June 12, 2006

I Shot Bambi

by peterb

Nature photography can be frustrating. It's typically very hard to get close to wild animals. Hardcore nature photographers thus often use tripods, blinds, and very long lenses. This combination lets them create images that seem impossibly close up from hundreds of feet away. I'm too cheap to buy any of these lenses. They usually cost thousands of dollars and are too heavy to lug around casually. So the only animals I can usually get closeups of are either dead, domesticated, or exceedingly stupid.

In the "exceedingly stupid" category I would put the wild turkeys that have decided to live on Negley Avenue in the middle of Pittsburgh. I regularly walk (and drive) within a foot of these things, but unfortunately have never had my camera with me. But yesterday's lucky find makes up for my lack of turkey luck. I managed to get within 6 feet of a recently born fawn while carrying my camera and a reasonably long lens. It sat perfectly still while I took photographs of it. It was practically suffering fear-induced cardiac arrest. Had this been a full-grown deer, I never would have gotten within 40 feet of it.

So I got a good shot. The only reason I was able to get this close to it is that I saw it wandering around looking for its mama. As I drove up, it dove for cover in the underbrush and went to ground. That gave me plenty of time to park, get the camera, walk over, and calmly and methodically torture it with fill flash for voyeuristic purposes.

This particular deer, like all deer everywhere since the beginning of time, was mangy and starving. So before you start feeling too much sympathy for it, and get too terribly mad at me for torturing the deer, remember that in return for my great photo, I'll probably contract Lyme Disease. The fawn did eventually bolt when I got within about 3 feet. Had I been so inclined, I could have reached out and touched it.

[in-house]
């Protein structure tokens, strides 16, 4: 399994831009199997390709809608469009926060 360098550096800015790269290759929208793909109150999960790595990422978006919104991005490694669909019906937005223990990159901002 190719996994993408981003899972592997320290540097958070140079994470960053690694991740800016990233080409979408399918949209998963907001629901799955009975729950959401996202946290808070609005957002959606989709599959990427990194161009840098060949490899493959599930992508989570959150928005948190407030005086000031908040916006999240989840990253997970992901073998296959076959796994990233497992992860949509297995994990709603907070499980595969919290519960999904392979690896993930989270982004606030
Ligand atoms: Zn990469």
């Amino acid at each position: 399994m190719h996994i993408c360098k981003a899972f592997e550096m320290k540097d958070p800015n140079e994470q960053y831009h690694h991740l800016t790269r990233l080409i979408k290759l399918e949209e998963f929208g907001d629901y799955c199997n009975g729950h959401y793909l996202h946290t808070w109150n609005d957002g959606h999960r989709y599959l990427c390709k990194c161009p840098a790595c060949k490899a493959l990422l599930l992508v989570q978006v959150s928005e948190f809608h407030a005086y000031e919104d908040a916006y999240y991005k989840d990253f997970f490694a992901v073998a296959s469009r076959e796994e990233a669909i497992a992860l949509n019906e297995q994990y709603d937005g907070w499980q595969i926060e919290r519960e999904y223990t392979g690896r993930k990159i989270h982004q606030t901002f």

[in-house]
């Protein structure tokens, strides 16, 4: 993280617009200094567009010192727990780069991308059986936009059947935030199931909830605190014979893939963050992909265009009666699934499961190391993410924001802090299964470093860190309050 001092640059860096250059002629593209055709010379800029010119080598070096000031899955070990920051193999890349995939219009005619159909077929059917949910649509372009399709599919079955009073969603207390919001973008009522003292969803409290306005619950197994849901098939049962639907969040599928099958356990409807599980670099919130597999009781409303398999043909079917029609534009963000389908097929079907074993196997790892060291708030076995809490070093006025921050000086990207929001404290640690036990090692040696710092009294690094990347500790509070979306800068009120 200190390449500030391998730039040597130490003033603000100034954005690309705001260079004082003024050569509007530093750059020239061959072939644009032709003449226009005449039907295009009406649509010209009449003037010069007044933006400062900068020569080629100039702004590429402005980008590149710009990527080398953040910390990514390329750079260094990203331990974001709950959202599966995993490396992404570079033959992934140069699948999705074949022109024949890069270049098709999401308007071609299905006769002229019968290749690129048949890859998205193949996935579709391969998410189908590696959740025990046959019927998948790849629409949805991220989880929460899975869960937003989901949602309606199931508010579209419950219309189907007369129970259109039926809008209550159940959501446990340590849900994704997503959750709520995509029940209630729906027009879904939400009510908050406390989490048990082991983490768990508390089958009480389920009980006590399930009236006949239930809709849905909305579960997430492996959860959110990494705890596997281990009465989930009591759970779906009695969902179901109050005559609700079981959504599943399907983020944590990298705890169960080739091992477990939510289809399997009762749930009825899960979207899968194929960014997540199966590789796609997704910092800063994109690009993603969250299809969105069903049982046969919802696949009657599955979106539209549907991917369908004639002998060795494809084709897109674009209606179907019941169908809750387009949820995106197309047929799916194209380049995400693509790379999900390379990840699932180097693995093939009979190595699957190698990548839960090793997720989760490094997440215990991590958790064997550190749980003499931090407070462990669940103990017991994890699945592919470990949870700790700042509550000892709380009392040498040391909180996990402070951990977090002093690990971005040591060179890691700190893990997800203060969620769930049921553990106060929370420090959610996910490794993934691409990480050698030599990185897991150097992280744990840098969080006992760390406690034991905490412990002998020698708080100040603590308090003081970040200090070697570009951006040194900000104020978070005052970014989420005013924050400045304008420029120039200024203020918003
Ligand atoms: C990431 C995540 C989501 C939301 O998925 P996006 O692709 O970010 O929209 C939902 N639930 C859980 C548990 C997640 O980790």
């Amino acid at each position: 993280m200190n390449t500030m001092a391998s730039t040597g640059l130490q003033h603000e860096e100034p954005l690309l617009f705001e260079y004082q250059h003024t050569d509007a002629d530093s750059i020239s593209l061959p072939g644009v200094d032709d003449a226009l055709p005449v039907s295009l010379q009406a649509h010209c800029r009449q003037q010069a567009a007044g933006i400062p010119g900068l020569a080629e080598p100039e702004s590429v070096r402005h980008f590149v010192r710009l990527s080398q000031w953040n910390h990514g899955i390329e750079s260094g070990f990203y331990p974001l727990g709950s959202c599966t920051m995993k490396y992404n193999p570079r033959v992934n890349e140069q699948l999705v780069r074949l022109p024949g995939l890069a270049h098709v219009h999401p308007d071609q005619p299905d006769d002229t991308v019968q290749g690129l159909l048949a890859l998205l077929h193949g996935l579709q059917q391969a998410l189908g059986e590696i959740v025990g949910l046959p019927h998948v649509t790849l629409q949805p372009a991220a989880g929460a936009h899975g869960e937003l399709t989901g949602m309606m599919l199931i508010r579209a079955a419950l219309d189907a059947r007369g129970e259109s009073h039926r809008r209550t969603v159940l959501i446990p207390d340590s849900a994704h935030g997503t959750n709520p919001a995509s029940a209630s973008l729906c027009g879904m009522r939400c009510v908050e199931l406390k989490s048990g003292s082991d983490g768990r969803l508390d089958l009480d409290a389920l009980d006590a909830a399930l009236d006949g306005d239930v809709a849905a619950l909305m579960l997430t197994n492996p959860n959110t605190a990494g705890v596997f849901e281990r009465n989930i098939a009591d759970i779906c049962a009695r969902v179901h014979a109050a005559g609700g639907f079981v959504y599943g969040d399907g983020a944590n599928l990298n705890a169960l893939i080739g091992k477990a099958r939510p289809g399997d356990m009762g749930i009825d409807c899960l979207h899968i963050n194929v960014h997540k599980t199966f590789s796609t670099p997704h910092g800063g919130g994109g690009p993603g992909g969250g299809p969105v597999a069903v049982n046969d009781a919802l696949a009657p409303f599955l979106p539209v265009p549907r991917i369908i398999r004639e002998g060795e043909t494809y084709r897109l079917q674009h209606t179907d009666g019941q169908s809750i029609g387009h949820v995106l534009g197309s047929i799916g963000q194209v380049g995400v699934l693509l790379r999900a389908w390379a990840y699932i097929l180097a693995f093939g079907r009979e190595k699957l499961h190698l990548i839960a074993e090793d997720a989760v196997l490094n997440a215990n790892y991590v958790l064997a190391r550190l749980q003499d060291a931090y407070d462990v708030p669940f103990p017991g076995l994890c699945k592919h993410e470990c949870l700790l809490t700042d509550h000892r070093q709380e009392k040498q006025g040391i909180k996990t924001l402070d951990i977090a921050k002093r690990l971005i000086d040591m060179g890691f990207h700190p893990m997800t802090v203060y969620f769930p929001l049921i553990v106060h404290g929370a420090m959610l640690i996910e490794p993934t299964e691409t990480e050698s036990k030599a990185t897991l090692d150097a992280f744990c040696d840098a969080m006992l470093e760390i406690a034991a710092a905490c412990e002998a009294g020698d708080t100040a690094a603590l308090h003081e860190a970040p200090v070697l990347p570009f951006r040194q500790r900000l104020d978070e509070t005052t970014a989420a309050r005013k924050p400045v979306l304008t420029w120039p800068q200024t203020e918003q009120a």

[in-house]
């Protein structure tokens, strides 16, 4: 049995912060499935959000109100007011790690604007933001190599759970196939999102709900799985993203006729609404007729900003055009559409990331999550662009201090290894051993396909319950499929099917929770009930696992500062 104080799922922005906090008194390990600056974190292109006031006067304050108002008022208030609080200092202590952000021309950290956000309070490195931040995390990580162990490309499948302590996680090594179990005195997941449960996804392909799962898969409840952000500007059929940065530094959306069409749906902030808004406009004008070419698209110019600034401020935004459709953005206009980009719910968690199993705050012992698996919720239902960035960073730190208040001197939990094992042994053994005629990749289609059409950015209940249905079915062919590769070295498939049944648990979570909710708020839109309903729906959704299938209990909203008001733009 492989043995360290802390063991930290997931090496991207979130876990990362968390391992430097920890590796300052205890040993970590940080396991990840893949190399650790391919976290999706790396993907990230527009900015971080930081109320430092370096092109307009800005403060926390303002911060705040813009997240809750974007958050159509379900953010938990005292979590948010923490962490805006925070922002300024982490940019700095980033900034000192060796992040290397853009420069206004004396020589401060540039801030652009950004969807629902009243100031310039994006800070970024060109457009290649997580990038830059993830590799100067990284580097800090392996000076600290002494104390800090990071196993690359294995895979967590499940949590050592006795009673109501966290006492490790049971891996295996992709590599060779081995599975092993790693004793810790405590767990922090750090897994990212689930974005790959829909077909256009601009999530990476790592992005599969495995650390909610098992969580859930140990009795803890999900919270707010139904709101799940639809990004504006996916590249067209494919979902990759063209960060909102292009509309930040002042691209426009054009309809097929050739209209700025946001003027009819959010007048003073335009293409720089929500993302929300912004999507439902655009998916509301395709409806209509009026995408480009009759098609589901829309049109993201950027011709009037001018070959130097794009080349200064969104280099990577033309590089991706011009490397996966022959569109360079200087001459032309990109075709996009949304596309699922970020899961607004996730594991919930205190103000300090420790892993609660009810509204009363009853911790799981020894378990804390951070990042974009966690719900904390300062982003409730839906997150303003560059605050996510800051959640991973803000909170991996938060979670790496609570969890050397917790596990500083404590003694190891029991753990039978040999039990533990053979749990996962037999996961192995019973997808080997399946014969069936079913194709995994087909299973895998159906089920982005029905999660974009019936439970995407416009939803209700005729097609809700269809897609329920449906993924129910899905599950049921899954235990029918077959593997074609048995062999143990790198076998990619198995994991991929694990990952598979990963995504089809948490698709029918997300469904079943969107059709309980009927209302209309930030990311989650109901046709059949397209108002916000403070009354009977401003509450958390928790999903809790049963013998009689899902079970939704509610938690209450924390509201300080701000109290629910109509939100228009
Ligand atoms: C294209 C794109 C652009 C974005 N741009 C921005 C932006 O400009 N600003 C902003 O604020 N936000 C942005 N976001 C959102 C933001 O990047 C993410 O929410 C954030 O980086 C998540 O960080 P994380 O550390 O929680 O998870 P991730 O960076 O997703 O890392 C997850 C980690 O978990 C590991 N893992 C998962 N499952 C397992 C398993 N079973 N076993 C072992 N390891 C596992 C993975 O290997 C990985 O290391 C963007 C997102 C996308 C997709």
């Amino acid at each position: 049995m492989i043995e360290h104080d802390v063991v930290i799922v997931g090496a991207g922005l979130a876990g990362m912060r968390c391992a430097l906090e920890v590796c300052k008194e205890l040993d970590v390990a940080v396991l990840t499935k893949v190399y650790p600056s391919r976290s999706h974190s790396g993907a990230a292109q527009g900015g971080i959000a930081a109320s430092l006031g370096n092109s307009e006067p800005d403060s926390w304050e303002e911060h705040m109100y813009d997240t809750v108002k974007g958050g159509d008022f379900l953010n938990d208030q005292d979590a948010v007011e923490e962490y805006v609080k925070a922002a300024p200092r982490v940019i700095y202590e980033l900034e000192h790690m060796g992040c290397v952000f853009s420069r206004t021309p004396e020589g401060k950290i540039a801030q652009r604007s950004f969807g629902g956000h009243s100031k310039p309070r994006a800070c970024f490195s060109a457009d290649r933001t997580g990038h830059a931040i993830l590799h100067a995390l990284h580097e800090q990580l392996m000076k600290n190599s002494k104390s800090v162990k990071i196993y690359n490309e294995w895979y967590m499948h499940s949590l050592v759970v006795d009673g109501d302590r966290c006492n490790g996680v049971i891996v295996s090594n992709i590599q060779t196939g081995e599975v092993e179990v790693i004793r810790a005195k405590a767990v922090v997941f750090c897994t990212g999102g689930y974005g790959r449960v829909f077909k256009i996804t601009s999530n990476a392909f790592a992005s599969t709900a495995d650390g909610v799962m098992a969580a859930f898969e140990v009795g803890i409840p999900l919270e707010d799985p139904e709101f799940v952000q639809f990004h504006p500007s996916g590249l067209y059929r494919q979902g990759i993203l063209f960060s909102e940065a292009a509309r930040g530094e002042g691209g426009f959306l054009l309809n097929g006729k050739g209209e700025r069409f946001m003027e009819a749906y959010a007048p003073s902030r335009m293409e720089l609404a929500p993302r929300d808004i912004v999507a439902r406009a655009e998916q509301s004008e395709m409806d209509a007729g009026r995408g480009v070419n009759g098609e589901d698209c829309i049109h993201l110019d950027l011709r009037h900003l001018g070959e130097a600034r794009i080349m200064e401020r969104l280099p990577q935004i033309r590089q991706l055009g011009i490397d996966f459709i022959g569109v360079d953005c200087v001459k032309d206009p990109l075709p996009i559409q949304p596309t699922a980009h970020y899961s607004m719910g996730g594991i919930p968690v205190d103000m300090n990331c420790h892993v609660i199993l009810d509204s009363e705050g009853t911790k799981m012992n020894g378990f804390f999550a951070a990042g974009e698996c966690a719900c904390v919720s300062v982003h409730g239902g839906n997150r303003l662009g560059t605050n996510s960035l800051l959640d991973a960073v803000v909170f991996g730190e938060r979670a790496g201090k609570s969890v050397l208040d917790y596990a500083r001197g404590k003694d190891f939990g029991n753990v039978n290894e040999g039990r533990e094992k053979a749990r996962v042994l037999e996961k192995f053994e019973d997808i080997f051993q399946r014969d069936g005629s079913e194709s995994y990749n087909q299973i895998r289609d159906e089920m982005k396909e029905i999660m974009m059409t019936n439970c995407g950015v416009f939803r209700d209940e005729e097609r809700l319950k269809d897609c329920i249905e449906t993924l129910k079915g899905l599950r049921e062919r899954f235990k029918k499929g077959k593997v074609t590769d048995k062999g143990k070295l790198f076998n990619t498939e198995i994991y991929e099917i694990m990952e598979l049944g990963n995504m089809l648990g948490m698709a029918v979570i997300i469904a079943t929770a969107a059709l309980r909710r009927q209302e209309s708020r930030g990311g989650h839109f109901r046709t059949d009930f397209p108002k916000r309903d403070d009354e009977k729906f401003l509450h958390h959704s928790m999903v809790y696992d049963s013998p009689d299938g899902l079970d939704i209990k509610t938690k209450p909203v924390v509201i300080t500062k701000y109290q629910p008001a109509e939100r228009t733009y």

Had I not seen exactly where the fawn had gone to ground, I would have walked right by it.

Later that day, I saw two more fawns gallop madly across an open field in the noonday sun. As they ran, they bleated for their mother. When they reached the woods on the other side of the field, they turned around and ran back to where they came from, bleating the entire time.

Apparently in Western Pennsylvania, it's been a bad week for fawns all around.

Posted by peterb at June 12, 2006 12:04 AM | Bookmark This

Somehow I didn't know you were a photographer until now. Glad to hear Bambi wasn't hurt --

Recently, a friend and I saw a really really cute baby rabbit while hiking in the Pacific Palisades. We were like 6 feet from it, and stopped for a while to watch it nibble on things. Wish I'd had my point-n-shoot digital camera --

Posted by green la girl at June 12, 2006 12:43 AM

The hardest thing about nature photography for me is actually caring about the subject enough to take a picture of it. This sounds insensitive and boorish, but one thing that I've learned about me is that I'd rather take pictures of cities and buildings and people than of trees and water and especially animals. It just doesn't excite me, and the you can tell from the pictures.

Posted by psu at June 12, 2006 05:22 PM

Interesting -- I find buildings and cities and people utterly drab, whereas I go nuts photographing fungus and plants. Animals are hard; but if I had a real camera I'd be just a happy shooting them too.

Posted by Benoit at June 12, 2006 07:02 PM

I find that I like woodland scenery, but mostly I'd rather be there than taking a picture. The camera gets in my way.

Posted by Doug at June 12, 2006 09:31 PM

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